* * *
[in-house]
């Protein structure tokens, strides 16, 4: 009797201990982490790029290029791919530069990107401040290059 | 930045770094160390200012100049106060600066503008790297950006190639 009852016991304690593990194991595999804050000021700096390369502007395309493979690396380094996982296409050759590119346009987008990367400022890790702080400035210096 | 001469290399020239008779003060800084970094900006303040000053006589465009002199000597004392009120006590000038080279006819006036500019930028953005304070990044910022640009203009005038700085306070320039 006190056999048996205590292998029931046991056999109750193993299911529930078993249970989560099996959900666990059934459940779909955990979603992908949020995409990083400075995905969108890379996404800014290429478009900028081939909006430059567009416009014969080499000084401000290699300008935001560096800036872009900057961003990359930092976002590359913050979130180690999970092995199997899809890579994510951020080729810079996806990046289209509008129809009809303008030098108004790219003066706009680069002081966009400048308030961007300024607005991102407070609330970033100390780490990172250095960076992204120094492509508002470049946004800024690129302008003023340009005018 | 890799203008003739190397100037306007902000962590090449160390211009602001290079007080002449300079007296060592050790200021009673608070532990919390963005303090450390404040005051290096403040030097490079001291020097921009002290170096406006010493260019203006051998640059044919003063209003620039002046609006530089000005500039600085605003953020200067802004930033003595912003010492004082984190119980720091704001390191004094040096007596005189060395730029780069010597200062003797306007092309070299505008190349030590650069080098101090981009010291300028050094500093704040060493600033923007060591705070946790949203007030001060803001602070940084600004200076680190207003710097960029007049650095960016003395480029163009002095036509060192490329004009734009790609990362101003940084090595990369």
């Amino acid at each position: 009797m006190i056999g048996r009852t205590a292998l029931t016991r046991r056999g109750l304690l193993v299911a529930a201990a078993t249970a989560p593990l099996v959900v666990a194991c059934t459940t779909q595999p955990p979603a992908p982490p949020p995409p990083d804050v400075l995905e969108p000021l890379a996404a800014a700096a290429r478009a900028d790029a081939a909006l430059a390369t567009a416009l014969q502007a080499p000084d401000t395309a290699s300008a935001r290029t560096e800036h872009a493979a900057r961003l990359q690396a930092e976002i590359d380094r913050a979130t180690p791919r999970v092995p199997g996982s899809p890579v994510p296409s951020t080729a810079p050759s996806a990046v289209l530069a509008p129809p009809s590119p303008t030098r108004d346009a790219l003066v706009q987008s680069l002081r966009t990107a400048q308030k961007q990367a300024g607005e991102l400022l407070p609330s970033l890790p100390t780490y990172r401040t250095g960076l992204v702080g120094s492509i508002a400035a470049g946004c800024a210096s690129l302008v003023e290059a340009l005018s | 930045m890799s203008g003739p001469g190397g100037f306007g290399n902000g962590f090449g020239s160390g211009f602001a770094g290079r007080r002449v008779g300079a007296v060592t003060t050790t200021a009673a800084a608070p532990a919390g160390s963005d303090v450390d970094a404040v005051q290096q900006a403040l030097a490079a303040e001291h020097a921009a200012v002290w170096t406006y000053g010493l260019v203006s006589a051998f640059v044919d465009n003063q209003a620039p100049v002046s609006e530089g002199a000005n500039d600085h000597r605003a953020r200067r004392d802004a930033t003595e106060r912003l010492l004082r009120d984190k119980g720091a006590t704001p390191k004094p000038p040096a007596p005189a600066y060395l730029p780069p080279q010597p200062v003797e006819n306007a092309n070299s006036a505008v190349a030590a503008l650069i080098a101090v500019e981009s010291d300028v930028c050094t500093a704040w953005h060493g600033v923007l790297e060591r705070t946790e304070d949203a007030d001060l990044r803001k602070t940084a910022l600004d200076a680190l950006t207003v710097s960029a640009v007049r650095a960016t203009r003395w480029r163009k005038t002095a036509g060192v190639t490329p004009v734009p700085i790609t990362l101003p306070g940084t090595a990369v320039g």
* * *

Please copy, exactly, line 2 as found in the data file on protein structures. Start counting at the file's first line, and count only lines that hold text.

């Protein structure tokens, strides 16, 4: 009797201990982490790029290029791919530069990107401040290059 | 930045770094160390200012100049106060600066503008790297950006190639 009852016991304690593990194991595999804050000021700096390369502007395309493979690396380094996982296409050759590119346009987008990367400022890790702080400035210096 | 001469290399020239008779003060800084970094900006303040000053006589465009002199000597004392009120006590000038080279006819006036500019930028953005304070990044910022640009203009005038700085306070320039 006190056999048996205590292998029931046991056999109750193993299911529930078993249970989560099996959900666990059934459940779909955990979603992908949020995409990083400075995905969108890379996404800014290429478009900028081939909006430059567009416009014969080499000084401000290699300008935001560096800036872009900057961003990359930092976002590359913050979130180690999970092995199997899809890579994510951020080729810079996806990046289209509008129809009809303008030098108004790219003066706009680069002081966009400048308030961007300024607005991102407070609330970033100390780490990172250095960076992204120094492509508002470049946004800024690129302008003023340009005018 | 890799203008003739190397100037306007902000962590090449160390211009602001290079007080002449300079007296060592050790200021009673608070532990919390963005303090450390404040005051290096403040030097490079001291020097921009002290170096406006010493260019203006051998640059044919003063209003620039002046609006530089000005500039600085605003953020200067802004930033003595912003010492004082984190119980720091704001390191004094040096007596005189060395730029780069010597200062003797306007092309070299505008190349030590650069080098101090981009010291300028050094500093704040060493600033923007060591705070946790949203007030001060803001602070940084600004200076680190207003710097960029007049650095960016003395480029163009002095036509060192490329004009734009790609990362101003940084090595990369």